Post-traumatic growth (PTG) according to Gemmel (2009) is defined as a positive life change that occurs after experiencing a potentially traumatic event. Posttraumatic growth began in the 1990’s due to clinicians’ interest in positive aspects of human behavior. Posttraumatic growth does not come as a result of experiencing a potentially traumatic event, but from the conflict of accepting a new reality following the trauma. According to Baker, Kelly, Calhoun, Cann, and Tedeschi (2008) the most used assessment for measuring PTG is the Posttraumatic Growth Inventory (PTGI).

 The PTGI consists of three domains (Changed Interpersonal Relationships, Changed Philosophy of Life, and Changed Perceptions of Self).  The PTGI is composed of five factors or sub-categories (New Possibilities, Personal Strength, Spiritual Change, Relating to Others, and Appreciation of Life) (Taku, Cann, Calhoun, & Tedeschi, 2008).  Construct validity of the 21 items on the PTGI show strong support that the PTGI is a multidimensional measurement. The PTGI uses a scale measurement from 0 to 5 with 0 meaning did not experience any changes and 5 meaning experienced changed to a high degree. The significance of the PTGI is that the five factors do relate differently to other variables. Limitations to the PTGI are that the responses to the items are based on positive changes, and no negative experiences are examined. Another limitation to the PTGI is that the PTGI does not measure actual growth, but instead measures perceived growth (Frazier et al., 2009).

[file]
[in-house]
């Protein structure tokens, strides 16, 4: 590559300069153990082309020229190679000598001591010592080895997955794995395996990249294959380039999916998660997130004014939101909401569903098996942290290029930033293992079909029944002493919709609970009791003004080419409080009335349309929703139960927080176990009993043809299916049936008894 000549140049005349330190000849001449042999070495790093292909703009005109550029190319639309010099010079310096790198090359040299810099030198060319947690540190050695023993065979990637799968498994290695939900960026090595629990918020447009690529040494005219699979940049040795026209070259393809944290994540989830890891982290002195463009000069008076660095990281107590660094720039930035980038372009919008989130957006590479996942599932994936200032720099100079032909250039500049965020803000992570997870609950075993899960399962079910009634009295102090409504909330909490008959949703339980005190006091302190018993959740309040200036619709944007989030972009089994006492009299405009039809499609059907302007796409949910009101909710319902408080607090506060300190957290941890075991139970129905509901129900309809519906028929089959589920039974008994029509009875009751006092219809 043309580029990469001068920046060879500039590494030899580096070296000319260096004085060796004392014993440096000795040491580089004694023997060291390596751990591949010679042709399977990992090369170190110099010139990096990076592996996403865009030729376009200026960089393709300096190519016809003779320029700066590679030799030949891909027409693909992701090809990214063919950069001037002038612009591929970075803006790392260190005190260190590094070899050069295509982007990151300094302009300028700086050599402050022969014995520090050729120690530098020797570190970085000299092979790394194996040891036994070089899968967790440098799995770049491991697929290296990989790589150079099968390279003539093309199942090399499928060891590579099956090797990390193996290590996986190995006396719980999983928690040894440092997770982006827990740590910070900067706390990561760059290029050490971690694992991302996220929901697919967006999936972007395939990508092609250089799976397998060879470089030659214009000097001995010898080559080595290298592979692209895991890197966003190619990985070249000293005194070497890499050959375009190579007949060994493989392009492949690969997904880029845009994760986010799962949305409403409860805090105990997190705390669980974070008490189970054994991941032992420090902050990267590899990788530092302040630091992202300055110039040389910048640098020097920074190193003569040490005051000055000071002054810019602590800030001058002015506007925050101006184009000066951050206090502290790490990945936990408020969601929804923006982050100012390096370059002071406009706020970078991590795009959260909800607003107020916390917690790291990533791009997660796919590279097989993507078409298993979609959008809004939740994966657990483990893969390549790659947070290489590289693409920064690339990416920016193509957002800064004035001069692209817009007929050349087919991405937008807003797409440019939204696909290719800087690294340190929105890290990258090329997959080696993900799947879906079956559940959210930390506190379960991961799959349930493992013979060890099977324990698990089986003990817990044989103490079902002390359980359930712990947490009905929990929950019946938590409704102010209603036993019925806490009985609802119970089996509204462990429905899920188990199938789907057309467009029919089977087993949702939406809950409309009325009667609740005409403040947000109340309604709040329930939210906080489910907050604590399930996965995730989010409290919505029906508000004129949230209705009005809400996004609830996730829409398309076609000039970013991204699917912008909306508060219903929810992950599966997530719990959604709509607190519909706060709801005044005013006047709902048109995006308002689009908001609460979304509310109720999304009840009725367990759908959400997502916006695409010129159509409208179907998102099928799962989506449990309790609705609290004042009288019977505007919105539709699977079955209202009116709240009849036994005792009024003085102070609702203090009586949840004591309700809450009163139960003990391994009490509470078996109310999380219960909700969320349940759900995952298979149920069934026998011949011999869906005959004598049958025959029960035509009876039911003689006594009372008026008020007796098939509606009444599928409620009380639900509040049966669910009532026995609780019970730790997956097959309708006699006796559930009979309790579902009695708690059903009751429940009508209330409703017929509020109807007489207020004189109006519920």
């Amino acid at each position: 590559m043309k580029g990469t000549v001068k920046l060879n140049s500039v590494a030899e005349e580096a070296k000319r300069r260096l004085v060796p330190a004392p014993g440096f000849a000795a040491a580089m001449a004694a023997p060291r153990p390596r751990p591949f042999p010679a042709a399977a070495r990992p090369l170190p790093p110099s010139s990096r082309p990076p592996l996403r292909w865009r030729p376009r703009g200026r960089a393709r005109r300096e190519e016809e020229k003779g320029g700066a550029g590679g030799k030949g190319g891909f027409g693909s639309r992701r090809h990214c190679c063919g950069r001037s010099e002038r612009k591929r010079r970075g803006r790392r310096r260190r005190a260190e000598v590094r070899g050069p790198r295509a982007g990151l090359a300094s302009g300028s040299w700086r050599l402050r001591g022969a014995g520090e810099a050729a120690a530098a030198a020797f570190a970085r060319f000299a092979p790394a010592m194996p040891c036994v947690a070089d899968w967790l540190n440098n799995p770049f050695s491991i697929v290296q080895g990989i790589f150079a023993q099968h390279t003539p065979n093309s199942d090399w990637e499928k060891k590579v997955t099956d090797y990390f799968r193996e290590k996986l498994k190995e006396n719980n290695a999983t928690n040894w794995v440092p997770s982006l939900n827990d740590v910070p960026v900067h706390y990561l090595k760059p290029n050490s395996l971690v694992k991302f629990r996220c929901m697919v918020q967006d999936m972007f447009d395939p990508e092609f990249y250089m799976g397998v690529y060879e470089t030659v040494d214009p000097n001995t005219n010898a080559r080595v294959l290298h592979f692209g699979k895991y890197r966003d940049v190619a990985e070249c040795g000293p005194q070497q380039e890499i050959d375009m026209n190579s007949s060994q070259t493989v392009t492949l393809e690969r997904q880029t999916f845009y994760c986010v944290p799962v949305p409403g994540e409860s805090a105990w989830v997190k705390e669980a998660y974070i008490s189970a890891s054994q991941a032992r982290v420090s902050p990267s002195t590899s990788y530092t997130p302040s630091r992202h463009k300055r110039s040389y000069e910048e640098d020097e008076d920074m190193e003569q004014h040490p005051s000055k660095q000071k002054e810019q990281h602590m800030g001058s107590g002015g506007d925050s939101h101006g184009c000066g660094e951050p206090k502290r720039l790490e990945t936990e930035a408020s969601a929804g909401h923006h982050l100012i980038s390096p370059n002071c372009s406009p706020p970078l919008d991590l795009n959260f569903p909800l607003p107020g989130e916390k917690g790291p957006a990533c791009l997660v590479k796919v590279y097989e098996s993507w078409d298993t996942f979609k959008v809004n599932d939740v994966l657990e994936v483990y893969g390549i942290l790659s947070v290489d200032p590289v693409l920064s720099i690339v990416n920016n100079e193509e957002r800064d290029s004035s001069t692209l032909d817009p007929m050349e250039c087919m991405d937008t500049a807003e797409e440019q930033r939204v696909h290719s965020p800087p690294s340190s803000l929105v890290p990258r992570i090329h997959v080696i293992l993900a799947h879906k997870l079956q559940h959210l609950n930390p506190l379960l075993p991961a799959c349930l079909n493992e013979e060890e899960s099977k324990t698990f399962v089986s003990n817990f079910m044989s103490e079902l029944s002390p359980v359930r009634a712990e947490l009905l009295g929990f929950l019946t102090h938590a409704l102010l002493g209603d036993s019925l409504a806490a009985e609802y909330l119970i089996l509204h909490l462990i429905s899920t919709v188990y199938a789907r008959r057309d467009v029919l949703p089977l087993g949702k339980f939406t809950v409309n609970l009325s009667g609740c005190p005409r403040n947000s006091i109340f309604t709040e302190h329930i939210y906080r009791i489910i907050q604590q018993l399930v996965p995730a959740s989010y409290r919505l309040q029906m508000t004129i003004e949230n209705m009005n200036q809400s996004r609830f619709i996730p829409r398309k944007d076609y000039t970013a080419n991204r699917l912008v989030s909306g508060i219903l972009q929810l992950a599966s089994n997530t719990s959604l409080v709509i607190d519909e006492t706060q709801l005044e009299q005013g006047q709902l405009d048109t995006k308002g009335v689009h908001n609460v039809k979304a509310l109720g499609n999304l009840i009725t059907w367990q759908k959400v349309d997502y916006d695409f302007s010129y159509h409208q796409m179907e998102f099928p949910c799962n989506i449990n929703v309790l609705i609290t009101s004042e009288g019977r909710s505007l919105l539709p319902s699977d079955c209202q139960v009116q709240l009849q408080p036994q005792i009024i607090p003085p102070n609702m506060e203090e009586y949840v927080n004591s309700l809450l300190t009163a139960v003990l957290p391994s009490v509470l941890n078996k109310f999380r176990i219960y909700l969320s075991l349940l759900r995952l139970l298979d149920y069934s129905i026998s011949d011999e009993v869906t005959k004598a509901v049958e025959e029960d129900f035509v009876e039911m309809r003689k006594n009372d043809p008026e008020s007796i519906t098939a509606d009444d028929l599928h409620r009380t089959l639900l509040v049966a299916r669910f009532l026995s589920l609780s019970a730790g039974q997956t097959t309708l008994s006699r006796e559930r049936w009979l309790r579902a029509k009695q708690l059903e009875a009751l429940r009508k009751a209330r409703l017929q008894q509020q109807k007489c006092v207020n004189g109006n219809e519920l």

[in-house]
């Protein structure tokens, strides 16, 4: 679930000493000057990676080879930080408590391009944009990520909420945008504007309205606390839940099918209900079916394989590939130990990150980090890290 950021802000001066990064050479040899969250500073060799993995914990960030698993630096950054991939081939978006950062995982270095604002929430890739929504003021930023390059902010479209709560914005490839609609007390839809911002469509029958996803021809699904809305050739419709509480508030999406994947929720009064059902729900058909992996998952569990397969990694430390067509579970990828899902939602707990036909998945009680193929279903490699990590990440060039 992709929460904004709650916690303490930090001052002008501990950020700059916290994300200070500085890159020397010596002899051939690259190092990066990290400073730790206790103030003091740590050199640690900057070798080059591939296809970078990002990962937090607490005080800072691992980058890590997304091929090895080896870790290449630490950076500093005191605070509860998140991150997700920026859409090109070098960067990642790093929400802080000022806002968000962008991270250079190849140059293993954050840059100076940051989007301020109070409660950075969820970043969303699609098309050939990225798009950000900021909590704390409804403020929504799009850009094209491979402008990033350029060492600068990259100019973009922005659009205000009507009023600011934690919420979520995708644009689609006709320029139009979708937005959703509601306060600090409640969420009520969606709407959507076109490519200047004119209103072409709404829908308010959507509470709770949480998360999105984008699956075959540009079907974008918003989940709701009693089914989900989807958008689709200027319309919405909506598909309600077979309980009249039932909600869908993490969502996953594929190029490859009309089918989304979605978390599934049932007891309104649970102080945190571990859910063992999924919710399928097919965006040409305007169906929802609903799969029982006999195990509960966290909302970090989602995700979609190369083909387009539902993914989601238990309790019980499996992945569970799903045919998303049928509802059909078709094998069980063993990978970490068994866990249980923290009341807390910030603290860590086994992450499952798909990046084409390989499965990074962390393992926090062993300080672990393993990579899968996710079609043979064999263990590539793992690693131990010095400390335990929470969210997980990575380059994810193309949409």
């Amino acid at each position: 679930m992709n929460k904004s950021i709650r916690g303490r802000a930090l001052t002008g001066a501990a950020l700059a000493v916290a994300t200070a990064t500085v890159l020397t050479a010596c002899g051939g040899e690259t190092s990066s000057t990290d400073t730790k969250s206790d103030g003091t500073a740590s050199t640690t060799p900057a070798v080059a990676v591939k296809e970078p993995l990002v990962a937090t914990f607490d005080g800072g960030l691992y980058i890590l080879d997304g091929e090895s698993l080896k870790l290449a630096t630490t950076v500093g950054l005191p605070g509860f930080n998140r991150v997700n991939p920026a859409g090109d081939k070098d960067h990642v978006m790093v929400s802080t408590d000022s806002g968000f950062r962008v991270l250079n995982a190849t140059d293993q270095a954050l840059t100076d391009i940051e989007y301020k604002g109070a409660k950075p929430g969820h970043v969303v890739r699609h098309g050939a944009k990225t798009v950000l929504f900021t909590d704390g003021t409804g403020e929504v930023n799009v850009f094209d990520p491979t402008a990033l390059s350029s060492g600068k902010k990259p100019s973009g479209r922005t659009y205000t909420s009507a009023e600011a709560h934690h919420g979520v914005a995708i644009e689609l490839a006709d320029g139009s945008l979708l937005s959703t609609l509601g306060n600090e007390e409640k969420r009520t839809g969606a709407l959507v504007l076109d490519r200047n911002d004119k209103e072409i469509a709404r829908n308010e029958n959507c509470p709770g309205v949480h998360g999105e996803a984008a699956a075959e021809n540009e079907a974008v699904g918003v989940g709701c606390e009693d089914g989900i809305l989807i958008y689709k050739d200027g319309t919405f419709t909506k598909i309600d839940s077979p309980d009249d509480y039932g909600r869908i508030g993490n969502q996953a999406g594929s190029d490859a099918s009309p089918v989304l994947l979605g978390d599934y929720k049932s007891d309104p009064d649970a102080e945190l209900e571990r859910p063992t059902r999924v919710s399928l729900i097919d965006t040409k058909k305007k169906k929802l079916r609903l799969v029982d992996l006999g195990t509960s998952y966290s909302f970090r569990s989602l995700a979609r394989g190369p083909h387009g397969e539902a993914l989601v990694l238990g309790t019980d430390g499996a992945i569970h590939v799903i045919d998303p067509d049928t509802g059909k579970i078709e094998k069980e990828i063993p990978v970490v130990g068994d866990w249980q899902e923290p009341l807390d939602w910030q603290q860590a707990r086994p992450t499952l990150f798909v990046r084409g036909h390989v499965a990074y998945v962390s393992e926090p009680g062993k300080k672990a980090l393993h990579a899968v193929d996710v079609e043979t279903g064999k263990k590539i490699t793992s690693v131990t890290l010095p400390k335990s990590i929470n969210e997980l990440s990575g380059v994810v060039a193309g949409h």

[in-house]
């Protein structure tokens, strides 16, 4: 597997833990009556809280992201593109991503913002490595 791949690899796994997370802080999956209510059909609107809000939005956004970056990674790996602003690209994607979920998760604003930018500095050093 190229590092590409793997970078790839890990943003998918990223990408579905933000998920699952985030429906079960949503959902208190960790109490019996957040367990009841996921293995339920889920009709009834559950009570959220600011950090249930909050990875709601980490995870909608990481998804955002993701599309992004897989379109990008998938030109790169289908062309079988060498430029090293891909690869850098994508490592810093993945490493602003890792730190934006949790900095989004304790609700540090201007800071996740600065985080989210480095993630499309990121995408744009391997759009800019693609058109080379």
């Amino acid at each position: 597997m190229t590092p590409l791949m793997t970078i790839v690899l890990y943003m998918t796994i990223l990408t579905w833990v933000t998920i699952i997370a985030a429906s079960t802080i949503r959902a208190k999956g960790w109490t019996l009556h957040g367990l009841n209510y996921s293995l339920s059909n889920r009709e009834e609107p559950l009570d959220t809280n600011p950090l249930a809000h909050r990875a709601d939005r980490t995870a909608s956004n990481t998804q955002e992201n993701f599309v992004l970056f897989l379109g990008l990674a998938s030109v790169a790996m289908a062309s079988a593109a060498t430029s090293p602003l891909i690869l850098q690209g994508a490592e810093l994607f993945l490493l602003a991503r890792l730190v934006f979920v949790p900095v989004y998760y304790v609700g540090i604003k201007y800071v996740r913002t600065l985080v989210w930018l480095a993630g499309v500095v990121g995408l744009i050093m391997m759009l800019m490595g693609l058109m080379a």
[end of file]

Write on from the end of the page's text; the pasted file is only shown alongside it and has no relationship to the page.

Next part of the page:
The first source, “An Examination of Posttraumatic Growth and Posttraumatic Depreciation: Two Exploratory Studies”, conducts two studies to investigate the implications of allowing individuals the opportunity to report posttraumatic growth and depreciation in the same areas describing responses to stressful events. Both types of changes were reported, but growth was reported at much higher levels. There was no connection between growth and depreciation. Small differences were found when the items were grouped into two separate series, but not when equal items were paired. People experience both growth and depreciation on the same dimensions following a stressful event. The findings propose that individuals who experience significant stress may concurrently report depreciation in the same sphere in reporting posttraumatic growth. (Baker, Kelly, Calhoun, Cann, and Tedeschi 2008)